In agreement with our observation, previous study has also shown that overexpression of FoxM1 induces expression of genes regulating cell cycle progression, and promotes cell proliferation including lung endothelial cells and epithelial cells in a different model of lung injury induced by butylated hydroxytoluene challenge [25]. Furthermore, our study demonstrate for the first time the physiological significance of overexpression of FoxM1 and resultant endothelial regeneration in the mechanism of lung endothelial repair following inflammatory vascular injury.

Consistent with rapid restoration of endothelial barrier integrity in FoxM1 Tg lungs, we observed rapid resolution of lung inflammation as demonstrated by decreased MPO activity and leukocytes sequestration as well as normalized expression of proinflammatory genes and adhesion molecule which were at baseline levels at 24 h post-CLP. These data support the generalized concept that the endothelium monolayer helps to maintain the anti-inflammatory state of microvascular bed and injured endothelium promotes inflammation.

Our data showed a marked increase of FoxM1 expression in WT lungs at 48 and 72 h post-CLP challenge. However, the induction of FoxM1 expression was not seen in the early phase of injury following CLP challenge, consistent with its important role in mediating endothelial regeneration and barrier repair. Accordingly, we observed significant induction of expression of FoxM1 target genes cyclins A2, B1 and F as well as Cdc25C in WT lungs at 48 h post-CLP.

A limitation with the FoxM1 Tg mice in the current study is that expression of human FoxM1 transgene is under the control of the Rosa26 promoter [25]. Given that human FoxM1 transgene is expressed in most of the cell types, FoxM1 expression in cells other than EC may also contribute to the enhanced endothelial repair in FoxM1 Tg mice following CLP challenge. Employing the FoxM1 CKO mice, our data have shown the importance of FoxM1 induction in EC in mediating endothelial repair. Inhibition of FoxM1 expression impaired recovery of endothelial barrier integrity and resolution of lung inflammation as indicated by sustained increases of EBA extravasation and MPO activity in FoxM1 CKO lungs following CLP challenge. Consistent with this observation, we have shown that FoxM1 is markedly induced in WT lungs only in the repair phase following LPS challenge [18]. The induced FoxM1 expression is critical for endothelial regeneration and barrier repair following LPS-induced lung vascular injury [18]. Thus, it is likely that FoxM1 expression in EC is the common critical mediator of endothelial repair following lung vascular injury induced by various sepsis challenges. Targeting FoxM1 to acutely activate the endothelial repair program may represent an effective approach to restore the endothelial integrity and reverse leaking microvessels for the treatment of ALI/ARDS.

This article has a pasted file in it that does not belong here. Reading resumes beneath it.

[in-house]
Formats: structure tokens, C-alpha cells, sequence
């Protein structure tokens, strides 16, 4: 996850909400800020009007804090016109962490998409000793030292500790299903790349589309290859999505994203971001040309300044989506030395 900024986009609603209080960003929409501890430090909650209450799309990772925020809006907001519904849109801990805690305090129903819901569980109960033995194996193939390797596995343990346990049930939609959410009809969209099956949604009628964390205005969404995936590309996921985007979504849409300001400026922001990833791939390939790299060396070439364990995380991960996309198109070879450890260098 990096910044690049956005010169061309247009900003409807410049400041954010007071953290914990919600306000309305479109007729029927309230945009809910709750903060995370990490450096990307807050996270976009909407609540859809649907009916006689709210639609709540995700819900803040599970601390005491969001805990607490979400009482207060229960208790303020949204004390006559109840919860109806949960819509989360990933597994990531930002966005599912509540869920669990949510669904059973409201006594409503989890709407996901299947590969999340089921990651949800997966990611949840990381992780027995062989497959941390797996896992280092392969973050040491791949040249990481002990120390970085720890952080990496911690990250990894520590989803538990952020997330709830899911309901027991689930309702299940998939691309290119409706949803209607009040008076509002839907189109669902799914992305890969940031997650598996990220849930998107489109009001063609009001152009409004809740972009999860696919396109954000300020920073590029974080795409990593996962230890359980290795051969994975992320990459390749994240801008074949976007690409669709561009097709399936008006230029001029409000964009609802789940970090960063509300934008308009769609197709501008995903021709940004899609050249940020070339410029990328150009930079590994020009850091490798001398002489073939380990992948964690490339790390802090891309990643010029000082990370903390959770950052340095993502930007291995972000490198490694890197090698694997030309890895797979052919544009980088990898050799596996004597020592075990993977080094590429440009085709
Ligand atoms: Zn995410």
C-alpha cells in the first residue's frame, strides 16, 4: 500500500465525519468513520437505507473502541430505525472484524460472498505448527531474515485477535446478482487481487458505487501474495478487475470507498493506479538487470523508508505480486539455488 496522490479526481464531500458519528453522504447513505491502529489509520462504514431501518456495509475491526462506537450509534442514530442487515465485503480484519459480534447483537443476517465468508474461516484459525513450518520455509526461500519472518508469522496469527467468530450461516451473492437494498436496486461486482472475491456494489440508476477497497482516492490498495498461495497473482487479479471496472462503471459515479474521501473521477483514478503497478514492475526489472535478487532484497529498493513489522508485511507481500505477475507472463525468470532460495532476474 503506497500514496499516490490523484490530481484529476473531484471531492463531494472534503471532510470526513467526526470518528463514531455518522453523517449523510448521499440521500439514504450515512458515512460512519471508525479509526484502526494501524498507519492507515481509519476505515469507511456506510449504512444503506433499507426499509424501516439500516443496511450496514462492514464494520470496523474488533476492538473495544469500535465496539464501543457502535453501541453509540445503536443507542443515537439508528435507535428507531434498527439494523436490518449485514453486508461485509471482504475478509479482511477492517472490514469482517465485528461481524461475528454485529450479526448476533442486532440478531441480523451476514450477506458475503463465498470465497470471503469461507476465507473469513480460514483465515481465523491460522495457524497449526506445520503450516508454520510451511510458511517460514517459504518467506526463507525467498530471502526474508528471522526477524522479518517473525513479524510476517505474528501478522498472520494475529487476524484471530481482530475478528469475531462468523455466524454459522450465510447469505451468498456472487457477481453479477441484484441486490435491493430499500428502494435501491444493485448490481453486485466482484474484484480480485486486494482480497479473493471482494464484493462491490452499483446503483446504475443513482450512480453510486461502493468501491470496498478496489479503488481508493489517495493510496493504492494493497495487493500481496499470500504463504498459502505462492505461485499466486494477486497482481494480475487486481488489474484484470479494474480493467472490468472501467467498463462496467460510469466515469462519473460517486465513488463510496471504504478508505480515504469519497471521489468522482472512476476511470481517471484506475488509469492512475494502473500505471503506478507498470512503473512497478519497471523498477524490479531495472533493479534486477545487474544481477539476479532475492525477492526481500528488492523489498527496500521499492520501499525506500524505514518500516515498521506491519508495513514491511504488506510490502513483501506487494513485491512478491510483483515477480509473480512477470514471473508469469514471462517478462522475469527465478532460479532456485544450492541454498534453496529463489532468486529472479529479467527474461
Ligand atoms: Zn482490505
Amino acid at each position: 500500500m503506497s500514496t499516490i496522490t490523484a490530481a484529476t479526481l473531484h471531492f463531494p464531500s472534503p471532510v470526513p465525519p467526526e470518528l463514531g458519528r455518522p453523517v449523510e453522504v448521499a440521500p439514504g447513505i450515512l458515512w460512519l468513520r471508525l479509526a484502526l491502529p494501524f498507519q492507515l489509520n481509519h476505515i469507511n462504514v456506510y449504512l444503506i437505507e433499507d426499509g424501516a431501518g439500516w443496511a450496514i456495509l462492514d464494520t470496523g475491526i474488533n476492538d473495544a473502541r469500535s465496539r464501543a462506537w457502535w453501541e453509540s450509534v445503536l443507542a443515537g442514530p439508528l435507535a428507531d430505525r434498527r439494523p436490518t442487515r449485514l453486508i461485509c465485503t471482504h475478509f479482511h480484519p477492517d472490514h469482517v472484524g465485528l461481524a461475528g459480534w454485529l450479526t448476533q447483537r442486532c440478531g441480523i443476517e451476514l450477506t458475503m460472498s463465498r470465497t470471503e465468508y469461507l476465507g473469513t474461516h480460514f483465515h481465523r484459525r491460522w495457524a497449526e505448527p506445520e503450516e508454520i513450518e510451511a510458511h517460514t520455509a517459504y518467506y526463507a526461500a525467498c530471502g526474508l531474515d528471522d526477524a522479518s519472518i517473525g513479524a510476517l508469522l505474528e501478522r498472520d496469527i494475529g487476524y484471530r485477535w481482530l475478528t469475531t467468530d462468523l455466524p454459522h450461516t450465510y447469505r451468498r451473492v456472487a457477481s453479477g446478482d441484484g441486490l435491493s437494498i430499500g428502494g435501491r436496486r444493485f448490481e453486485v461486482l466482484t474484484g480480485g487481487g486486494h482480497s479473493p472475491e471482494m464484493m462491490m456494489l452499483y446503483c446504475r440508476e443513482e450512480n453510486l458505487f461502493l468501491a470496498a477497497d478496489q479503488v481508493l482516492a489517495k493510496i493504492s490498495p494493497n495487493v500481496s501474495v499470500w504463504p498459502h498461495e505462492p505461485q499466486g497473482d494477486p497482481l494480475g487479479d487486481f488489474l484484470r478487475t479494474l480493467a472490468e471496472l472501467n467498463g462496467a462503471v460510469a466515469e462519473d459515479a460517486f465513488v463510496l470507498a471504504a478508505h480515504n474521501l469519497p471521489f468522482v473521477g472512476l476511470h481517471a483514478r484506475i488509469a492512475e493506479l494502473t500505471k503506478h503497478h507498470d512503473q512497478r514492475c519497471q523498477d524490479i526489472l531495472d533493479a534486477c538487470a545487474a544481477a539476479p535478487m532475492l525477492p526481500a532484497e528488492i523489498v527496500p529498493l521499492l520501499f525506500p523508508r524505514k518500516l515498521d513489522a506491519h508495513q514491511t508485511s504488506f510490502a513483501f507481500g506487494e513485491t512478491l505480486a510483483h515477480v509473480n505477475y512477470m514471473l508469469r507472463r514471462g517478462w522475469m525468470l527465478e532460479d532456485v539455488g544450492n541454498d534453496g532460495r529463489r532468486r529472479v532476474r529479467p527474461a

Acknowledgments

We thank Dr. Robert H. Costa of the University of Illinois College of Medicine for providing the FoxM1 Tg mice.

Author Contributions

Conceived and designed the experiments: YYZ. Performed the experiments: XH. Analyzed the data: XH YYZ. Wrote the paper: XH YYZ.